A new report from the US Department of Health and Human Services shows a drop in hospital-acquired conditions since 2010, marking improvements in patient safety for the national healthcare system.
While hospitals are often thought of as safe places of healing, patients may be at risk for a range of hospital-acquired conditions that drive up medical costs, prolong stays, and can even result in death. However, a recently released report shows that the number of these incidents has significantly declined in recent years.
A Centers for Disease Control and Prevention (CDC) report shows that about 722,000 healthcare-acquired infections occurred in US acute care hospitals in 2011, resulting in an estimated 75,000 deaths. While they are just one kind of adverse event posing a threat to patient safety, these infections highlight the prevention strategies and hospital caregiver training that US hospitals have needed to create a safer healthcare system, as well as increase patient education efforts.
The US Department of Health and Human Services’ (HHS) Agency for Healthcare Research and Quality has released a new national scorecard on rates of hospital-acquired conditions (HACs) from 2010 to 2015. In its report, the agency has revealed data showing that hospitals across the country have exhibited marked improvement in offering safer care to patients. The conditions tracked in the HHS report include adverse drug events, catheter-associated urinary tract infections, central line-associated bloodstream infections, falls, obstetric adverse events, surgical site infections, ventilator-associated pneumonia, and more. Researchers found that, over the past five years, the number of HACs declined by 21%, with 3.1 million fewer patients experiencing these conditions and related adverse events. Furthermore, it was observed that rates did not rise but remained steady since 2010. In addition, an estimated 125,000 fewer patients died as a result of these infections, creating a $28 billion savings in healthcare costs overall.
While the reasons for this progress are not fully clear, HHS officials note that US hospitals have taken added measures to reduce adverse events, such as implementing new technical assistance programs along with the creation of the Partnership for Patients initiative, which the agency had launched in 2011 through the Center for Medicare & Medicaid Innovation. That initiative applied systematic quality advancements to reduce specific HACs. Along with that effort, the Affordable Care Act created a program with the Centers for Medicare & Medicaid Services (CMS) to implement incentives to help hospital networks focus on offering safer care. "The Affordable Care Act gave us tools to build a better health care system that protects patients, improves quality, and makes the most of our health care dollars and those tools are generating results," said HHS Secretary Sylvia M. Burwell in a recent press release. "Today’s report shows us hundreds of thousands of Americans have been spared from deadly hospital acquired conditions, resulting in thousands of lives saved and billions of dollars saved."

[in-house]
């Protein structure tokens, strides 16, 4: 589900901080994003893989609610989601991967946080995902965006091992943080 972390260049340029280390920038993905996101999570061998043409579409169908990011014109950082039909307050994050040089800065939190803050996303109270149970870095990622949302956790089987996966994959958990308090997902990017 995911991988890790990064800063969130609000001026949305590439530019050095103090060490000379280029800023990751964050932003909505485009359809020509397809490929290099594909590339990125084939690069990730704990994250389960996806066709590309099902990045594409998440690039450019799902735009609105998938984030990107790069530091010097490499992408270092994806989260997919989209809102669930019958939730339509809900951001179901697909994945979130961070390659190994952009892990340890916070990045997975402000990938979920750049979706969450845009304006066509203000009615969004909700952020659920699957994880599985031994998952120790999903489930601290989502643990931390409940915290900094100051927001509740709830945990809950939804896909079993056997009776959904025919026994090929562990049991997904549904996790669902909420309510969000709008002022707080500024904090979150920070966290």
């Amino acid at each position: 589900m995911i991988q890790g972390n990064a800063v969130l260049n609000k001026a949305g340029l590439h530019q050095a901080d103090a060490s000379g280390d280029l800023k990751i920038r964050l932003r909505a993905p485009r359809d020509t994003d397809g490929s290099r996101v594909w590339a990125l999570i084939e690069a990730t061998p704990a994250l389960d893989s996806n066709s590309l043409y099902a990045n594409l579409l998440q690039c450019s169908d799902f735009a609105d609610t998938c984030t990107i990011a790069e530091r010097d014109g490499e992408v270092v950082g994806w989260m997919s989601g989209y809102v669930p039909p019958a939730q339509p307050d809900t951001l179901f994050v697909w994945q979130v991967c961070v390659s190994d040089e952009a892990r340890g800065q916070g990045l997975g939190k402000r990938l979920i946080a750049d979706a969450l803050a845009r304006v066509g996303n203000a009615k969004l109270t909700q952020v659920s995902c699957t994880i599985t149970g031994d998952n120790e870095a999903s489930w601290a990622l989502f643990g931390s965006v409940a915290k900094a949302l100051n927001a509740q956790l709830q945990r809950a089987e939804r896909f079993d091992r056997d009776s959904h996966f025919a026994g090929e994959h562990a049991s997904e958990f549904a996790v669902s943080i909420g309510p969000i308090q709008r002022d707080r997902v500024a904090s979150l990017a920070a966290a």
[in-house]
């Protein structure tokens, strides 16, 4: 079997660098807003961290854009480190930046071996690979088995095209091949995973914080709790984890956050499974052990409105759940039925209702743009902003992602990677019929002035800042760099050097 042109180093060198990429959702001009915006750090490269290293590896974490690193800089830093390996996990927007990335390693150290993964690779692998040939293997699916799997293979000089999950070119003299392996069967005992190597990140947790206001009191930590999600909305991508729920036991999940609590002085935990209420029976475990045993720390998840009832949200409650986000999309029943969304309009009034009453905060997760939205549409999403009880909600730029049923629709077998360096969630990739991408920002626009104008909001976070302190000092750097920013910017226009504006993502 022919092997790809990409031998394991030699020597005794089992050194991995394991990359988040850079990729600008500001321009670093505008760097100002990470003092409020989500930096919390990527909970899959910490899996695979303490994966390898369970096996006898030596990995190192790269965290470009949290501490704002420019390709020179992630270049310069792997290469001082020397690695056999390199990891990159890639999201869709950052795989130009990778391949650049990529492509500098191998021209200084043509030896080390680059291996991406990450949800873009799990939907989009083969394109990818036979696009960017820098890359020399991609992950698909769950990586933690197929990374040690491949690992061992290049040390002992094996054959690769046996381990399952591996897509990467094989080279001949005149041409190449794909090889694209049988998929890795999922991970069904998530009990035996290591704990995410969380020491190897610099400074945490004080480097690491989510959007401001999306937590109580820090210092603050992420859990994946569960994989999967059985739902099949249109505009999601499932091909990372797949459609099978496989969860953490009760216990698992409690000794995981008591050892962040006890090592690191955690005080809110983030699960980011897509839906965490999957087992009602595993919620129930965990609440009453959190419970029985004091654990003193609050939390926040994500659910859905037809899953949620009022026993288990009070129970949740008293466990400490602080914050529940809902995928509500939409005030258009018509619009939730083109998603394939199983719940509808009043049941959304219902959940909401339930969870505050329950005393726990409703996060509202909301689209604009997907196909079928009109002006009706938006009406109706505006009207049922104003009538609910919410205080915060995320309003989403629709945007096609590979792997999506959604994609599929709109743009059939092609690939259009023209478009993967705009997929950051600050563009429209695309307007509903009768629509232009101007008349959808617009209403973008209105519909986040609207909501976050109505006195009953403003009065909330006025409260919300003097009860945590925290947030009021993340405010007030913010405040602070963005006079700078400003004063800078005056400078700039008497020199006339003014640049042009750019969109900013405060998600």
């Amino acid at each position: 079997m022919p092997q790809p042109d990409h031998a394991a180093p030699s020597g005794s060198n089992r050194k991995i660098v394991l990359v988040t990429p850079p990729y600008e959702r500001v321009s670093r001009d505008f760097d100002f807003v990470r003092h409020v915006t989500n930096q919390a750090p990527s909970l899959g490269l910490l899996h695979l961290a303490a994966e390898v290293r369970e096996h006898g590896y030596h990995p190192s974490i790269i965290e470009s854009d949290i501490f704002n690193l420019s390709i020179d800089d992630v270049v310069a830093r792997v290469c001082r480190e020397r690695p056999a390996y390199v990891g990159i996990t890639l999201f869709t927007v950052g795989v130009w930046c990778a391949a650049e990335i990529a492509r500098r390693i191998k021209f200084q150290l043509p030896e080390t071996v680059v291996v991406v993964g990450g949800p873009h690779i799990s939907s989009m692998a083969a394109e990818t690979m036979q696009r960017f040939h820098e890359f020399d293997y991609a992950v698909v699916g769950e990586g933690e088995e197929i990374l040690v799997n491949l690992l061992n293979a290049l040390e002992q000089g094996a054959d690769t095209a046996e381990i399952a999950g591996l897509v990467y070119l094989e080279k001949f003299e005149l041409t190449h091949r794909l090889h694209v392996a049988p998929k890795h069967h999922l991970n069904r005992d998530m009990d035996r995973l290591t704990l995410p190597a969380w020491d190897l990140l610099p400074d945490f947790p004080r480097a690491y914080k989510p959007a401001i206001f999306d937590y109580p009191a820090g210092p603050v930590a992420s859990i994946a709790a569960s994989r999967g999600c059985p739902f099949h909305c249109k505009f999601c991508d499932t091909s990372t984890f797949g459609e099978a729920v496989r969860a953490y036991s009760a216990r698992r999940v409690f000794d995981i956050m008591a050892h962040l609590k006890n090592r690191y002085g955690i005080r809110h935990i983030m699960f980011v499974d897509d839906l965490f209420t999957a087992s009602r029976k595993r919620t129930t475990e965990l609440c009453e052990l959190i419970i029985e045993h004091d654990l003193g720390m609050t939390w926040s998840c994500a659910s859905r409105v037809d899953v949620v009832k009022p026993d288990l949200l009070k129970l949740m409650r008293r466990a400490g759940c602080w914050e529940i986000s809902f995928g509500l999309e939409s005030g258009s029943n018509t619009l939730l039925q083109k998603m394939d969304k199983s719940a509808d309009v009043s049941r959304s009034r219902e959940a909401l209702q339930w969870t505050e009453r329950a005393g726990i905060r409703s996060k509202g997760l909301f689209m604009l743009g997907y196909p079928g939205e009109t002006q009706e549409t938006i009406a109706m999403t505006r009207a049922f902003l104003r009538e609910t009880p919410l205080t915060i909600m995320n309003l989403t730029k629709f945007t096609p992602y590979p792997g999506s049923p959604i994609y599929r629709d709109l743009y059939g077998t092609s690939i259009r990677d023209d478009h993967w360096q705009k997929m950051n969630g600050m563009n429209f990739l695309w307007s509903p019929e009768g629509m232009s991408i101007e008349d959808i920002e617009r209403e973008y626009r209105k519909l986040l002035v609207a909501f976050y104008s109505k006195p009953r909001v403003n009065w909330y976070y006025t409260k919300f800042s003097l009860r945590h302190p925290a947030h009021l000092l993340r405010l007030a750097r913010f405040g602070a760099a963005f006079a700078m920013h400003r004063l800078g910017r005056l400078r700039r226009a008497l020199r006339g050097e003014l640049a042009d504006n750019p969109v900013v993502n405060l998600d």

Overall, the new report shows that 2015 saw 980,000 fewer “incidents of harm” than would have occurred in the hospitals had incident rates remained stable since 2010. The drop in adverse drug events accounted for 42% of the overall reduction of adverse drug events, with measurable improvements also noted in incidents of pressure ulcers and catheter-associated urinary tract infections. "These achievements demonstrate the commitment across many public and private organizations and frontline clinicians to improve the quality of care received by patients across the county," said Patrick Conway, MD, deputy administrator for innovation and quality and chief medical officer at CMS. "It is important to remember that numbers like 125,000 lives saved or over 3 million infections and adverse events avoided represent real value for people across the nation who received high quality care and were protected from suffering a terrible outcome. It is a testament to what can be accomplished when people commit to working towards a common goal. We will continue our efforts to improve patient safety across the nation on behalf of the patients, families, and caregivers we serve."
Though the new numbers show notable improvements in healthcare safety, the report emphasizes that HHS and its public and private partners are committed to continuing these efforts, as much work remains to be done in order to reach national safety goals.